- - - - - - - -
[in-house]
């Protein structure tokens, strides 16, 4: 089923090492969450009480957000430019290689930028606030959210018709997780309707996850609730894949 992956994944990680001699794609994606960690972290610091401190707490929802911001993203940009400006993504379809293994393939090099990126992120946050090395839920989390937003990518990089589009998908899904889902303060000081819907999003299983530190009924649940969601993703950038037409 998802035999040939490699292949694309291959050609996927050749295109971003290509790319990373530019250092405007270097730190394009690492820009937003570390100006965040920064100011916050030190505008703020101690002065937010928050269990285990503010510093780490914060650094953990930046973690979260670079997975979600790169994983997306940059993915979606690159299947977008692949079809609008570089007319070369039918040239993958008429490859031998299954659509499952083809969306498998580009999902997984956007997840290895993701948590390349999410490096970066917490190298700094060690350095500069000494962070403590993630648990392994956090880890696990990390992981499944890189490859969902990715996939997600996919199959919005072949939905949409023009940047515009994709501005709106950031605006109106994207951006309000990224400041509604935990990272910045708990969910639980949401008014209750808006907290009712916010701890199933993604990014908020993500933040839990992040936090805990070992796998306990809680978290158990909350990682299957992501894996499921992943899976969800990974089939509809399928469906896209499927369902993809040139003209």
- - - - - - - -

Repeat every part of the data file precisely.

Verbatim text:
[in-house]
């Protein structure tokens, strides 16, 4: 089923090492969450009480957000430019290689930028606030959210018709997780309707996850609730894949 992956994944990680001699794609994606960690972290610091401190707490929802911001993203940009400006993504379809293994393939090099990126992120946050090395839920989390937003990518990089589009998908899904889902303060000081819907999003299983530190009924649940969601993703950038037409 998802035999040939490699292949694309291959050609996927050749295109971003290509790319990373530019250092405007270097730190394009690492820009937003570390100006965040920064100011916050030190505008703020101690002065937010928050269990285990503010510093780490914060650094953990930046973690979260670079997975979600790169994983997306940059993915979606690159299947977008692949079809609008570089007319070369039918040239993958008429490859031998299954659509499952083809969306498998580009999902997984956007997840290895993701948590390349999410490096970066917490190298700094060690350095500069000494962070403590993630648990392994956090880890696990990390992981499944890189490859969902990715996939997600996919199959919005072949939905949409023009940047515009994709501005709106950031605006109106994207951006309000990224400041509604935990990272910045708990969910639980949401008014209750808006907290009712916010701890199933993604990014908020993500933040839990992040936090805990070992796998306990809680978290158990909350990682299957992501894996499921992943899976969800990974089939509809399928469906896209499927369902993809040139003209």